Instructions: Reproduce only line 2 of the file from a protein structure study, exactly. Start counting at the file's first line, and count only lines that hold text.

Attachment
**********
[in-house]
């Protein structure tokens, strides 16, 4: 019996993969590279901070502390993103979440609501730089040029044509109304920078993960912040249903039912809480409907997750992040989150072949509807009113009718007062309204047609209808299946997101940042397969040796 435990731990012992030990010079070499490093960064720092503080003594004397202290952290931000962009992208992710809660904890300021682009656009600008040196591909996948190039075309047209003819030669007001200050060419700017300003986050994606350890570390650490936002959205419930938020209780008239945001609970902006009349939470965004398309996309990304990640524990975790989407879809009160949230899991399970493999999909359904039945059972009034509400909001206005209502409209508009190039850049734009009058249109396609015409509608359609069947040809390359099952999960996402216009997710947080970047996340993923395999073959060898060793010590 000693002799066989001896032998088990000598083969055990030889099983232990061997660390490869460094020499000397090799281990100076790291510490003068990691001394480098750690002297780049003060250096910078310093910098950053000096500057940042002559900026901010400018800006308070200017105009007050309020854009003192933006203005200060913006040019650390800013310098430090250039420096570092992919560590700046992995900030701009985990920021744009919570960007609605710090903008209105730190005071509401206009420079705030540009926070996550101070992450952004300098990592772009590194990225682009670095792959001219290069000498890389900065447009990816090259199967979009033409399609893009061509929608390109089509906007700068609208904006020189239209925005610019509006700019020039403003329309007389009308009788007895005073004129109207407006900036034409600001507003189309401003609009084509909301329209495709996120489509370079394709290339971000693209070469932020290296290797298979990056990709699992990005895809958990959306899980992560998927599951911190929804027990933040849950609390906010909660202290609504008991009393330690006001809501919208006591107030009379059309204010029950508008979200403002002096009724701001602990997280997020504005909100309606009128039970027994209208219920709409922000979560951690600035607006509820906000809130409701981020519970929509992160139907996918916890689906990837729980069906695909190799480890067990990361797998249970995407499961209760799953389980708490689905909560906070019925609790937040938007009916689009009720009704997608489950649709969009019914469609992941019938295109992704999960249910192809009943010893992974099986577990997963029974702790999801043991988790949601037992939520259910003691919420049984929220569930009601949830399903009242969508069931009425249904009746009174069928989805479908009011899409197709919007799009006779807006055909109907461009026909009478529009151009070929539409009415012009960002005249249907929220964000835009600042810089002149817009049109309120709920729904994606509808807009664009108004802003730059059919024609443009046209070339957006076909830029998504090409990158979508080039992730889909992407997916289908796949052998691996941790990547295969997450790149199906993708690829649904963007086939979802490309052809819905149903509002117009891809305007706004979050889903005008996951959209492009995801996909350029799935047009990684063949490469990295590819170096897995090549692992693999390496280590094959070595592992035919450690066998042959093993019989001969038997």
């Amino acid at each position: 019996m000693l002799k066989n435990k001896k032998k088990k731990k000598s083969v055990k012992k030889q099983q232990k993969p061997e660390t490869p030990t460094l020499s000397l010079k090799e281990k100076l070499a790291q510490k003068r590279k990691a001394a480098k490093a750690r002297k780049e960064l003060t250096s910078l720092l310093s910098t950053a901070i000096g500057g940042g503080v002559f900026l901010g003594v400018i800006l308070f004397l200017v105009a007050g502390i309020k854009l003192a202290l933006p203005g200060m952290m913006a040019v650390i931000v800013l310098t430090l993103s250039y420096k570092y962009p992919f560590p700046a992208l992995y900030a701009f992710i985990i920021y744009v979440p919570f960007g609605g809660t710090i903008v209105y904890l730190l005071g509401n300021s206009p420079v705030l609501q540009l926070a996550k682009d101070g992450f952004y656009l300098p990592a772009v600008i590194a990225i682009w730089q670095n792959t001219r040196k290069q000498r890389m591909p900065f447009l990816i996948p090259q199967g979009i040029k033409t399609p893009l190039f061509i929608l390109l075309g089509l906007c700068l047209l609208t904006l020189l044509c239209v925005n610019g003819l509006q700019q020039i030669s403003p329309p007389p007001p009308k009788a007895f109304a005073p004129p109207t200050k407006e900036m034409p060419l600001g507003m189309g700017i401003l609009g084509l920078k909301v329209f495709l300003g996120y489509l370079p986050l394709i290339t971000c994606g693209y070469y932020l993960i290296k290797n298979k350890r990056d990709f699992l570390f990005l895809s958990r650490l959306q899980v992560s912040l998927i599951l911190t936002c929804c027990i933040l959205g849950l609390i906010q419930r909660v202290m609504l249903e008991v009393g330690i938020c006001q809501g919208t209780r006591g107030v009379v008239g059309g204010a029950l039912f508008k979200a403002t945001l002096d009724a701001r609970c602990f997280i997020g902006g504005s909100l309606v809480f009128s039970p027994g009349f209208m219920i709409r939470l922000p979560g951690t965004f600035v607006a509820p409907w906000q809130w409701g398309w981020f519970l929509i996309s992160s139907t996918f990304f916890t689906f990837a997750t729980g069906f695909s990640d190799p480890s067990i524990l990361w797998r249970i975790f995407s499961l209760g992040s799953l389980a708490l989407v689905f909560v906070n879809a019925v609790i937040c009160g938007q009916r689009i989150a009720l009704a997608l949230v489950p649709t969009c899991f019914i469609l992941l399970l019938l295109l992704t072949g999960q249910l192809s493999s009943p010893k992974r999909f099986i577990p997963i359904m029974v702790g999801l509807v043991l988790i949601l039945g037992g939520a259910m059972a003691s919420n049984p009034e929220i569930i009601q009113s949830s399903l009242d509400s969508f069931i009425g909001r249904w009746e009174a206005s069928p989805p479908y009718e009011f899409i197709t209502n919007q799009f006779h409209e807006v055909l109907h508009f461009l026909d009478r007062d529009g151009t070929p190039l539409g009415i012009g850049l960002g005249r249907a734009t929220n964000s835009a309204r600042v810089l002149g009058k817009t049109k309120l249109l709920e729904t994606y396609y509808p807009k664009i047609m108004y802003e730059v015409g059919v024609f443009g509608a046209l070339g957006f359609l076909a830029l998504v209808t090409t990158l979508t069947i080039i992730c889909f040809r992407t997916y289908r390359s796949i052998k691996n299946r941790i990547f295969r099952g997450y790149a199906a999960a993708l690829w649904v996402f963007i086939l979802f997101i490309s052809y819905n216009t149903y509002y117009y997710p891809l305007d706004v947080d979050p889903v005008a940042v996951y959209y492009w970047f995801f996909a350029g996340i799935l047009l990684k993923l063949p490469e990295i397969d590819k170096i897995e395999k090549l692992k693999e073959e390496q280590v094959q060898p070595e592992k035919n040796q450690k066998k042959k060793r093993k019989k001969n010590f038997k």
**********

């Protein structure tokens, strides 16, 4: 019996993969590279901070502390993103979440609501730089040029044509109304920078993960912040249903039912809480409907997750992040989150072949509807009113009718007062309204047609209808299946997101940042397969040796 435990731990012992030990010079070499490093960064720092503080003594004397202290952290931000962009992208992710809660904890300021682009656009600008040196591909996948190039075309047209003819030669007001200050060419700017300003986050994606350890570390650490936002959205419930938020209780008239945001609970902006009349939470965004398309996309990304990640524990975790989407879809009160949230899991399970493999999909359904039945059972009034509400909001206005209502409209508009190039850049734009009058249109396609015409509608359609069947040809390359099952999960996402216009997710947080970047996340993923395999073959060898060793010590 000693002799066989001896032998088990000598083969055990030889099983232990061997660390490869460094020499000397090799281990100076790291510490003068990691001394480098750690002297780049003060250096910078310093910098950053000096500057940042002559900026901010400018800006308070200017105009007050309020854009003192933006203005200060913006040019650390800013310098430090250039420096570092992919560590700046992995900030701009985990920021744009919570960007609605710090903008209105730190005071509401206009420079705030540009926070996550101070992450952004300098990592772009590194990225682009670095792959001219290069000498890389900065447009990816090259199967979009033409399609893009061509929608390109089509906007700068609208904006020189239209925005610019509006700019020039403003329309007389009308009788007895005073004129109207407006900036034409600001507003189309401003609009084509909301329209495709996120489509370079394709290339971000693209070469932020290296290797298979990056990709699992990005895809958990959306899980992560998927599951911190929804027990933040849950609390906010909660202290609504008991009393330690006001809501919208006591107030009379059309204010029950508008979200403002002096009724701001602990997280997020504005909100309606009128039970027994209208219920709409922000979560951690600035607006509820906000809130409701981020519970929509992160139907996918916890689906990837729980069906695909190799480890067990990361797998249970995407499961209760799953389980708490689905909560906070019925609790937040938007009916689009009720009704997608489950649709969009019914469609992941019938295109992704999960249910192809009943010893992974099986577990997963029974702790999801043991988790949601037992939520259910003691919420049984929220569930009601949830399903009242969508069931009425249904009746009174069928989805479908009011899409197709919007799009006779807006055909109907461009026909009478529009151009070929539409009415012009960002005249249907929220964000835009600042810089002149817009049109309120709920729904994606509808807009664009108004802003730059059919024609443009046209070339957006076909830029998504090409990158979508080039992730889909992407997916289908796949052998691996941790990547295969997450790149199906993708690829649904963007086939979802490309052809819905149903509002117009891809305007706004979050889903005008996951959209492009995801996909350029799935047009990684063949490469990295590819170096897995090549692992693999390496280590094959070595592992035919450690066998042959093993019989001969038997």